Travel: Dining on the Outer Banks – Part 1

July 10, 2014

In June our family made the annual trek to the Outer Banks of North Carolina. Those of you who have followed the blog for a while may know it’s a long-standing family tradition, and we look forward to it every year. In addition to all the beachy fun, we enjoy the food the islands have to offer, as we visit old favorites and see what’s new each year. So without further ado, here are some of the culinary highlights of OBX 2014!

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On a tip from a reader last year, we finally discovered Duck Donuts, a relatively new donut chain originating in Duck on the northern Outer Banks. Over the past year Duck Donuts has expanded into nearby Virginia, too, and they seem to be holding steady on the OBX. They use the brilliant model of selling one base, a slightly sweet and spongy cake donut, then dressing that up with frostings and toppings.

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This lets them easily assemble larger orders for the visitors coming and going around the island.

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Frostings include everything from strawberry, lemon, vanilla, chocolate, peanut butter, and beyond.

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They even have an excellent maple bacon donut, with a sweet maple frosting and bacon bits that aren’t too soggy or too crunchy.

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We discovered this year that they offer a little kid’s meal, with a single donut + a drink served on a Duck Donuts frisbee. It even comes with a wet nap!

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But enough about donuts. (I never thought I’d say that.) On the islands we’re really in the mood for seafood. A string of rustic seafood markets dot the islands, hawking the day’s fresh catches. We make regular stops for crab, scallops, clams, shrimp, and fish. My mother-in-law has perfected a crab cake recipe. Because they’re homemade there’s very little filler and the seasoning is spot-on.

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We also crowded the scallops into a pan for a quick sauteed before they were devoured by the masses.

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Besides Duck Donuts, our favorite island pastries are the ridiculously giant apple uglies from Orange Blossom Bakery in Buxton, NC. I swear, these glorified, calorie-ridden apple fritters get larger each year.

Over the past years, the service and organization at Orange Blossom had been declining. Customers were frustrated by long waits, the service was a little surly, and they never seemed to have enough product. This year, however, things seem to be improving – maybe there was a change of ownership?

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Because there’s such a large group of us, we take turns making dinner each night. Mrs. Breakfast With Nick and I made a perennial favorite: shrimp and grits, with lots of tangy cheese mixed in with the grits, a rich topping of sauteed veggies (and a little bacon), and fresh shrimp.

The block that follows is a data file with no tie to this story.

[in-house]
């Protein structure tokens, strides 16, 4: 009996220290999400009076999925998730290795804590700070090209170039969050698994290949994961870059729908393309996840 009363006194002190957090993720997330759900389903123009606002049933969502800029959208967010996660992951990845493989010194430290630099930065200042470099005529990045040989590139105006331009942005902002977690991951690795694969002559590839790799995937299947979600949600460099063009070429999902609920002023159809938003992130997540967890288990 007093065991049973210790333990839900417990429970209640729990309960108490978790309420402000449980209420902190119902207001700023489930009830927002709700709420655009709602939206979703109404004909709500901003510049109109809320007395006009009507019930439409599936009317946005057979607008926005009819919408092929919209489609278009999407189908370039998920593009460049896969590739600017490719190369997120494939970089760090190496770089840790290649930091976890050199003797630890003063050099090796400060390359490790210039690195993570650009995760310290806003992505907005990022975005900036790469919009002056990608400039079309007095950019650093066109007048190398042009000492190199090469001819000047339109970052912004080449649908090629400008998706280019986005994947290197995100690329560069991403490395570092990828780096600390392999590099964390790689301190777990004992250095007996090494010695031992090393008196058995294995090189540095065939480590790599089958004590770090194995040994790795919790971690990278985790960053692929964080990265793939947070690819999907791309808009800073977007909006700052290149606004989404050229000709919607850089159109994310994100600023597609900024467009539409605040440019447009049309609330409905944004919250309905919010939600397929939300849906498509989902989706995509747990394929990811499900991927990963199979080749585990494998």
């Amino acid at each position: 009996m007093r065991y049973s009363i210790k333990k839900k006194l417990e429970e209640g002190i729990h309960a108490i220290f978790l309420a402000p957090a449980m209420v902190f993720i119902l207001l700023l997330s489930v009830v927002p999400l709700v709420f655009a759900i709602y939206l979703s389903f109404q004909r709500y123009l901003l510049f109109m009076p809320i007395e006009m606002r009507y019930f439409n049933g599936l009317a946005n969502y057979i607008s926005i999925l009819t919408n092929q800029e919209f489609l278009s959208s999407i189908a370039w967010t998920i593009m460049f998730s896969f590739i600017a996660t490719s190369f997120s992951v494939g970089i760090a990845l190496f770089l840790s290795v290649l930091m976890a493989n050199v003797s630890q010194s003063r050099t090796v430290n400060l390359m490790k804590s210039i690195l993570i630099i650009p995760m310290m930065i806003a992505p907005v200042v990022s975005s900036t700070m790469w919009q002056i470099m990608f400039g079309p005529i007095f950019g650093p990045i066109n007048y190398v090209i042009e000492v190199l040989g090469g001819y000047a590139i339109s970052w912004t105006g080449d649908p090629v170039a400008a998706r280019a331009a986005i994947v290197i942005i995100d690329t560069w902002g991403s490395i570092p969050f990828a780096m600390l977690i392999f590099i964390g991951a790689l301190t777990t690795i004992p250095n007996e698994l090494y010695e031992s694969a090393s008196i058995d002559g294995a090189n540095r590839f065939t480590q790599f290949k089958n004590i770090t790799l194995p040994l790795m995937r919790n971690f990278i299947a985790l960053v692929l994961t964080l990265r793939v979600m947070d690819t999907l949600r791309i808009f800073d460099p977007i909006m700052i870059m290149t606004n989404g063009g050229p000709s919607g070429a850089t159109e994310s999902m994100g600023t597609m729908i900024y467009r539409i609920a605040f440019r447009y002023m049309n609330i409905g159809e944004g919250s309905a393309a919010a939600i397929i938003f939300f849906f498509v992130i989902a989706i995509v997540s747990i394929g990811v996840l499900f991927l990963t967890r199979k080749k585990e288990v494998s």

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There’s great coffee on the islands, too. We regularly visit The Dancing Turtle in Hatteras, Uglie Mugs in Avon, and both Live Oak Coffee and Ocracoke Coffee Co. on Ocracoke. Here’s an artistic shot of my espresso on a post with some dead leaves in the background.

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Most restaurants offer lots of fried seafood, and we regularly take them up on the offer.

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One of our favorite stops for fried seafood are the volunteer firefighter’s fish fries. Many of the little island villages host them on a weekly or monthly basis. We especially like the fish fry down in Hatteras Village. The meals usually come with hush puppies, cole slaw, and maybe baked beans or potato salad. Some of these events have been going on for decades. The little old ladies in Hatteras have been doing it for over 50 years, and they’ll wink and tell you theirs is the best on the Outer Banks. Hard to argue when they’re unloading freshly caught fish straight into the fryers.

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As a craft beer aficionado and beer tour guide, I’m always on the lookout for local brews, so we were especially happy to discover the new Pangea Tavern a block from our house in Avon. The little pub has a large screened-in dining room, so you can enjoy the ocean breezes free of mosquitos (which generally aren’t too bad anyway). The real star of their drink menu is the list of 15 North Carolina beers on tap.

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Even better is that they offer beer samplers, so we tasted North Carolina’s takes on pale ales, saisons, amber ales, milk stouts, IPAs, wits, porters, and more. In summary: North Carolina is doing it right.

Interested in more? Read on for Part 2!

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FOOD + TRAVEL WRITER

I go by Dr. Breakfast, but in addition to restaurants and recipes, I write about family travel, breweries and distilleries, the arts, outdoor fun, and so much more.

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